Sunday night was the last day of service in the long career of Newcastle’s Volunteer District Fire Chief, Alfred Alldread. Even as he spoke by phone to the Orono Times about his impending retirement, Alldread had his pager and radio turned on in case a fire call came through. “I don’t retire until 12 o’clock tonight,” he explained. And there had already been two calls earlier in the day, he said. “The boys were good enough to let me drive on both calls,” he said, with a chuckle.
Sunday was “a very emotional day” for Alldread, capping off a “very satisfying” career that began in June of 1966. With more than 43 years of service, Alldread’s firefighting career outlasted his primary career at General Motors in Oshawa, where he worked for 37-and-a-half years. As far as Clarington Fire Chief Gord Weir could discern, there are no other volunteer firefighters with as many years of service as Alldread.
“It’s very rare with this department,” said Weir. “Almost 44 years is a lot of years for a volunteer. It is certainly something to be very proud of. It’s a great accomplishment, and I don’t think you’ll see too many more like Alf. We just don’t have very many who have provided such service to the residents of Newcastle and Clarington.”
“I’m one of a kind, I guess,” Alldread said, with a laugh, when told no other volunteers were on record as serving for so long in Clarington. “But,” he quickly added, in an effort to share the honour, “there are quite a few guys who have 25 to 30 years as volunteers.”
Alldread did not want to retire. However, he just turned 65-years old last week, so he had no choice, he said. According to a Municipality of Clarington policy, volunteer firefighters must retire at age 60. Since Alldread was already over 60 when the policy was initiated, he was grandfathered in to retire at 65.
“Chief Bill Hesson, the Divisional Chief at the station, wanted to keep me on past 65, but the town has the last say,” noted Alldread. “It’s a liability issue, which is understandable. I’m going to miss it, but maybe it’s time.”
Clarington’s Fire Department is a composite department, with both full-time members and volunteers, according to Chief Weir. “We generally carry 125 volunteer, so each of the five Clarington stations has 25 volunteer members, consisting of one District Chief, four Captains, and 20 volunteer firefighters.”
According to the Clarington Fire Department’s records, it was in 1972 that Alldread moved up to the rank of Captain. Approximately five years later, he became Deputy District Chief, and then in 1995, when the previous chief retired, Alldread took over as District Chief.
The Newcastle fire department started as an all-volunteer station which was known, before it was regionalized, as the Newcastle Village Fire Department, according to Chief Weir. “At that time, it was the old station, it was really like an old garage, a single-car garage,” said Weir. “There was one truck in there and the gear. The first guy in had to pull the gear out of the way.”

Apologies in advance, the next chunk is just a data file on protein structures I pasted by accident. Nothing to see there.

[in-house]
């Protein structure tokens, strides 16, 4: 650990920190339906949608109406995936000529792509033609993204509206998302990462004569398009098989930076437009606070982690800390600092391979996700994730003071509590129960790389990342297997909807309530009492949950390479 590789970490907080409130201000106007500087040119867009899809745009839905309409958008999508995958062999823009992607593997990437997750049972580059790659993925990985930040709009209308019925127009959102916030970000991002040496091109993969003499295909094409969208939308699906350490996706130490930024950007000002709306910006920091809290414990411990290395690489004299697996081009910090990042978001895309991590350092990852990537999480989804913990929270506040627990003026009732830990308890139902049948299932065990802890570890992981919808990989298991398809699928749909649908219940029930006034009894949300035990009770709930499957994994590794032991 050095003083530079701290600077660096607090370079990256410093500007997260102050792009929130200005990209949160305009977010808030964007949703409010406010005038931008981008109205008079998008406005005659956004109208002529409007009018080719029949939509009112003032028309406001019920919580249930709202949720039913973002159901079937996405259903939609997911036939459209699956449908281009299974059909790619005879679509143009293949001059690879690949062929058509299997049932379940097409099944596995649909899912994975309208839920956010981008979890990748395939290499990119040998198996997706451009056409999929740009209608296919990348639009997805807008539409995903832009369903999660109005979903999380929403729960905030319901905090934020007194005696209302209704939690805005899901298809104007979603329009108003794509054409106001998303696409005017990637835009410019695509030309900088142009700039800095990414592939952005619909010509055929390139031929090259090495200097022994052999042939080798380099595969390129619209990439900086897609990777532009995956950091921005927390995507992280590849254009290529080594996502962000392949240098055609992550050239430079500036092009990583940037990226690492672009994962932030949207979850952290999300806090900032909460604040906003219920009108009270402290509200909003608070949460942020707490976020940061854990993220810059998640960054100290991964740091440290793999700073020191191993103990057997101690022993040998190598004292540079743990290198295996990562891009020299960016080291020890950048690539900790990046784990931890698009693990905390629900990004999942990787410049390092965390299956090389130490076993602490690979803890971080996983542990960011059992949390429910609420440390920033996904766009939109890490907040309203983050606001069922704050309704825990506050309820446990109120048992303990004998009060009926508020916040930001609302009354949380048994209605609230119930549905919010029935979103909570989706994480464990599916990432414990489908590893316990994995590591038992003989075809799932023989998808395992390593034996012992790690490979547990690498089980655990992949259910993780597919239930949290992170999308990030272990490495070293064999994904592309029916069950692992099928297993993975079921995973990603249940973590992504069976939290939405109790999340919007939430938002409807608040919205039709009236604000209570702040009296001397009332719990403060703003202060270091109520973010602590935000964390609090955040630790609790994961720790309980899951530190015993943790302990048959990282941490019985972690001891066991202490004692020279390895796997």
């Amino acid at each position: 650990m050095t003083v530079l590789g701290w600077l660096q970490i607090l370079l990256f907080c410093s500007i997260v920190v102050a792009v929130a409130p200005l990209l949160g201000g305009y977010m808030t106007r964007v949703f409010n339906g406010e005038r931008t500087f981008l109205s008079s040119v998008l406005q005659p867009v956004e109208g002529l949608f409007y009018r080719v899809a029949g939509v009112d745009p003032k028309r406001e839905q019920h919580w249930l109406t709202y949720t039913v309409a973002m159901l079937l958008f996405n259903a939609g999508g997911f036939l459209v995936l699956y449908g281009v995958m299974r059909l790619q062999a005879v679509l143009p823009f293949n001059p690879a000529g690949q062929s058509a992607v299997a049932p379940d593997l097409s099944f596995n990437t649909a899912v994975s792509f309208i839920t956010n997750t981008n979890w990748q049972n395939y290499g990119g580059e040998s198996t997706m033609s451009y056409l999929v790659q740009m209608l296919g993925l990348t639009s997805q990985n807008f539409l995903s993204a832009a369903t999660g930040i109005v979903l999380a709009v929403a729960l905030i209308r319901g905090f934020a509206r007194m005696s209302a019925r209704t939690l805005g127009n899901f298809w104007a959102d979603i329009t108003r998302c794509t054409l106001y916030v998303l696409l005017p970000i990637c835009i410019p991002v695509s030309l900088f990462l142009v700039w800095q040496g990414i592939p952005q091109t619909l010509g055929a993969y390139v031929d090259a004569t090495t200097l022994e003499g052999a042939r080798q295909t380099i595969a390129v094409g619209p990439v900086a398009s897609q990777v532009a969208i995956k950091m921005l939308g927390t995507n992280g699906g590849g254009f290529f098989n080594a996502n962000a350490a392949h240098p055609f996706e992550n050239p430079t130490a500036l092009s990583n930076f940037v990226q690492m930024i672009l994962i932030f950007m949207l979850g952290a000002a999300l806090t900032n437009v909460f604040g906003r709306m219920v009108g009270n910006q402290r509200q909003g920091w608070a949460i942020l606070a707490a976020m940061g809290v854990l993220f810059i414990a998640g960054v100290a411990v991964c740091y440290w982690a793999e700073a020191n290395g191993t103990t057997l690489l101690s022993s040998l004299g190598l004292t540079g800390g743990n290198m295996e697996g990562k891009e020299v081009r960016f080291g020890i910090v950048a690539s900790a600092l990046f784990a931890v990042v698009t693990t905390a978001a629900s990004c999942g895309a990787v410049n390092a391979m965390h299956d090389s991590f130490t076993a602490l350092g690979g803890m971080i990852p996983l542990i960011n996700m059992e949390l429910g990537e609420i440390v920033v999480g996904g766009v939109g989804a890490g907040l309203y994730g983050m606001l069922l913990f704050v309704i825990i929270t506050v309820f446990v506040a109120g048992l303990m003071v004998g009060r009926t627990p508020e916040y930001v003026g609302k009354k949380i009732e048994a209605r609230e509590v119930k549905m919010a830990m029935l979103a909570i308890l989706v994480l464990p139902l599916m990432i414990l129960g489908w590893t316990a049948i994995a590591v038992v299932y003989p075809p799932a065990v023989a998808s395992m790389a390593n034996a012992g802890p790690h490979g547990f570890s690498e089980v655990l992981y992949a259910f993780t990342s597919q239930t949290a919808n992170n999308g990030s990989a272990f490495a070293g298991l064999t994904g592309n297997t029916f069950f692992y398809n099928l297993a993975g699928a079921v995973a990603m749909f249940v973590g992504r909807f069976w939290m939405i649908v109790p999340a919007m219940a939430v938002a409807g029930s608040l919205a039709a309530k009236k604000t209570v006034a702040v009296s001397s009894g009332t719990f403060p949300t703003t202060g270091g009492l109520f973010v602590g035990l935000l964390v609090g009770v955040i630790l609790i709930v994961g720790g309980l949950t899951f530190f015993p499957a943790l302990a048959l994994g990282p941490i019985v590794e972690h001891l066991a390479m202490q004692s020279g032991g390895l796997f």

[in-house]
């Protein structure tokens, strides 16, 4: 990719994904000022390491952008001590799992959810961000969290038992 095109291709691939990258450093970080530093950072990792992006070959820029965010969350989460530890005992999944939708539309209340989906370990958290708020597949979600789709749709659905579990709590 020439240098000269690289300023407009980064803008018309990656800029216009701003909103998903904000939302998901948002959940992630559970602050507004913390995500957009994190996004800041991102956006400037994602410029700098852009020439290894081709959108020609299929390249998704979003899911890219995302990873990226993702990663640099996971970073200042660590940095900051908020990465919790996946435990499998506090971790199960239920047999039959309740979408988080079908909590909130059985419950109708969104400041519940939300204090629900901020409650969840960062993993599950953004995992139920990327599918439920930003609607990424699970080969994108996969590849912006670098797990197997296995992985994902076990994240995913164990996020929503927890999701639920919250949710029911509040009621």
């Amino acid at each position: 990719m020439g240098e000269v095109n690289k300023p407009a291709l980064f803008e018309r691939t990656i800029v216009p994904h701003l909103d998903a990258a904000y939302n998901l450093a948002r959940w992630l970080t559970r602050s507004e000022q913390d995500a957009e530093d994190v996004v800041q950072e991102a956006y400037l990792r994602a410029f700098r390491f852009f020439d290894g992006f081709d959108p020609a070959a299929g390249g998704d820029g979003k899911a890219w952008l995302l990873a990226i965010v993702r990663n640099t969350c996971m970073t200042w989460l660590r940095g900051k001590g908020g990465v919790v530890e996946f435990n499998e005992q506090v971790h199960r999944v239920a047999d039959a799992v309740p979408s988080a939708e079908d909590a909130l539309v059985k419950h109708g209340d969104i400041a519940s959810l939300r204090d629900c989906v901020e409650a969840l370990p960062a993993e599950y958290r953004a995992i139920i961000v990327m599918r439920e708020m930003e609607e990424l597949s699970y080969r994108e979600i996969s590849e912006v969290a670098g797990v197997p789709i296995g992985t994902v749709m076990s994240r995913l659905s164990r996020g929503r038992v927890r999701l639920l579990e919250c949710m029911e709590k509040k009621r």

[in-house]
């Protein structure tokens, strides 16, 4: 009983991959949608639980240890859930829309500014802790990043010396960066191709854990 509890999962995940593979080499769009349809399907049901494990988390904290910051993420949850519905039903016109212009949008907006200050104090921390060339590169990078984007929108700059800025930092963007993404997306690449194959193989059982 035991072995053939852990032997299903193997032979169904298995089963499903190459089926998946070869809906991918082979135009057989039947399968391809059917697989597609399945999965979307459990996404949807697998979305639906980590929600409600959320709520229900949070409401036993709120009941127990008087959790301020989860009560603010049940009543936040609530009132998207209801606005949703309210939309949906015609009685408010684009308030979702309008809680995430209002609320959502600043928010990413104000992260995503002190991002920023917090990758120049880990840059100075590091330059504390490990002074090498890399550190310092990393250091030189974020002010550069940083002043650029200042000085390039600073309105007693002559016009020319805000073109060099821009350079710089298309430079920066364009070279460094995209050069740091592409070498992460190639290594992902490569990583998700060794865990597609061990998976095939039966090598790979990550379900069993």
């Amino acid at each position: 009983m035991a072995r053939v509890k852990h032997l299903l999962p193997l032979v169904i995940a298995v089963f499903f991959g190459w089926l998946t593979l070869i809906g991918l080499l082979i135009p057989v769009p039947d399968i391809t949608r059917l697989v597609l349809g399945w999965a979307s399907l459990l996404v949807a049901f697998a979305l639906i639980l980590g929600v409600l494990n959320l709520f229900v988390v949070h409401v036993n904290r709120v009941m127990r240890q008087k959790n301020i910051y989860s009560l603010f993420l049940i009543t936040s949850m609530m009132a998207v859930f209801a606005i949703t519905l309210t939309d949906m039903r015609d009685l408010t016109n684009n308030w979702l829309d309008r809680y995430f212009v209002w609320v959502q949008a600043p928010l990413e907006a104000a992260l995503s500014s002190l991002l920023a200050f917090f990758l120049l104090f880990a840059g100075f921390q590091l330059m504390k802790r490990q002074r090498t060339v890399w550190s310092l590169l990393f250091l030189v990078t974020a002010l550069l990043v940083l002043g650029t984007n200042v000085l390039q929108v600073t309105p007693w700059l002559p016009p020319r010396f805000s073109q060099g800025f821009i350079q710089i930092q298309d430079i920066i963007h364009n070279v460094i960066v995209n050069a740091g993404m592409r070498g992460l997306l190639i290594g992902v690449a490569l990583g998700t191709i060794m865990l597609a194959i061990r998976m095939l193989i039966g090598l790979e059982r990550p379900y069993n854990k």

“I started my career as a volunteer with the town of Newcastle, so that’s when I first met Alf,” noted Weir. “He is a strong individual, with good leadership skills, and he is well-respected by his men. He runs a very efficient district, and he’s certainly well-regarded.”
Firefighting in Newcastle has definitely changed since Alldread first started. “There’s a lot better equipment now,” he noted.
And the station is much busier these days, according to Clarington’s Chief. “Back then, there was nowhere near the number of calls there is now,” said Weir. “There were only 10 to 20 calls a year.” Nowadays, Newcastle’s fire station sees over 400 calls a year. “We are one of the busiest volunteer stations,” said Alldread. “In 2009, we had 418 calls.”
There have been many happy moments over the course of his firefighting career, said Alldread. “One was the Bennett Road fire. We saved a lady; we did CPR and we used the defibrillator. Later, we met her and her family at one of those big ceremonies. It was very rewarding. And we got the Lightning Bolts award from the Durham Region Ambulance Service for saving someone with a defib.”
When asked if any particular fire stood out in his memory, Alldread was quick with his answer, “The Caledon Propane fire in Bowmanville: that was the scariest. And when you’re right on the front line, it’s even scarier.”
Chief Weir said he was most impressed by the amount of commitment and dedication inherent in Alldread’s many years of volunteer service. “He’s very dedicated,” said Weir. “It takes a lot of commitment, and sacrifice. There’s a lot of sacrifice also made by the family and the children. Alf has a wife and two daughters but when your pager goes off… All those years, there was a lot of sacrifices made to help other people in distress.”
“It was his passion,” said Alldread’s wife, Lynn, explaining why she and her two daughters were willing to endure interrupted family time and late night fire calls for so long. “I was awake for every one of his calls. I know lots of times we’d be on our way somewhere and then, ‘Beep, beep, beep,’ and we’d have to turn around.”
“You just don’t realize how much it takes over your life, how many times you end up saying, ‘I’ll go away some other weekend,’” said Alldread. The proud grandfather of two grandsons, he said he will spend his new-found time doing what he enjoys most, spending time with his family, especially his grandchildren, and enjoying the outdoors. “It’s another chapter in his life that has closed, and he’s going to go on to the next chapter,” said his wife, Lynn.
But memories of the Newcastle fire station and its firefighters will never be far from his thoughts. “I would like to thank my Captains, and all my firefighters for a job well done,” he said. “I tried to thank them today, but it was an emotional day. But they know.”